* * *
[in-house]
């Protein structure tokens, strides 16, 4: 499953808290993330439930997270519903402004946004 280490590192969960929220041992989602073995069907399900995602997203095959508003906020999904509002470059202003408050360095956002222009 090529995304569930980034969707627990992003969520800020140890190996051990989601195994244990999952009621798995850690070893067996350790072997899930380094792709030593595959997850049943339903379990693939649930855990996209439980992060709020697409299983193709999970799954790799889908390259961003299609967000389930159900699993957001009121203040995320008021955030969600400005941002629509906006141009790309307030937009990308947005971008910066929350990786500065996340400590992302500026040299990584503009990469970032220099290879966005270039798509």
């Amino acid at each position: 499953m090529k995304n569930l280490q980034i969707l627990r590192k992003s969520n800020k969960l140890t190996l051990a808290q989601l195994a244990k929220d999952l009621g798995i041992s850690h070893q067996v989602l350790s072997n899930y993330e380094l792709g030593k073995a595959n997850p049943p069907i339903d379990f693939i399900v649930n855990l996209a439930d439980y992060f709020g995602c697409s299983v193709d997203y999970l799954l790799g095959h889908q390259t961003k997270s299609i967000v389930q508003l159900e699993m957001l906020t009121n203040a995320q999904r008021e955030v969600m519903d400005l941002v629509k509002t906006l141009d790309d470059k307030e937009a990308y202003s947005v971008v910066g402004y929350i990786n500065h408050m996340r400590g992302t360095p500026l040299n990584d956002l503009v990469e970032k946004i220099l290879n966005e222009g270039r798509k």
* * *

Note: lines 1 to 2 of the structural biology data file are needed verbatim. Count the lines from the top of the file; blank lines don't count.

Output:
[in-house]
């Protein structure tokens, strides 16, 4: 499953808290993330439930997270519903402004946004 280490590192969960929220041992989602073995069907399900995602997203095959508003906020999904509002470059202003408050360095956002222009 090529995304569930980034969707627990992003969520800020140890190996051990989601195994244990999952009621798995850690070893067996350790072997899930380094792709030593595959997850049943339903379990693939649930855990996209439980992060709020697409299983193709999970799954790799889908390259961003299609967000389930159900699993957001009121203040995320008021955030969600400005941002629509906006141009790309307030937009990308947005971008910066929350990786500065996340400590992302500026040299990584503009990469970032220099290879966005270039798509």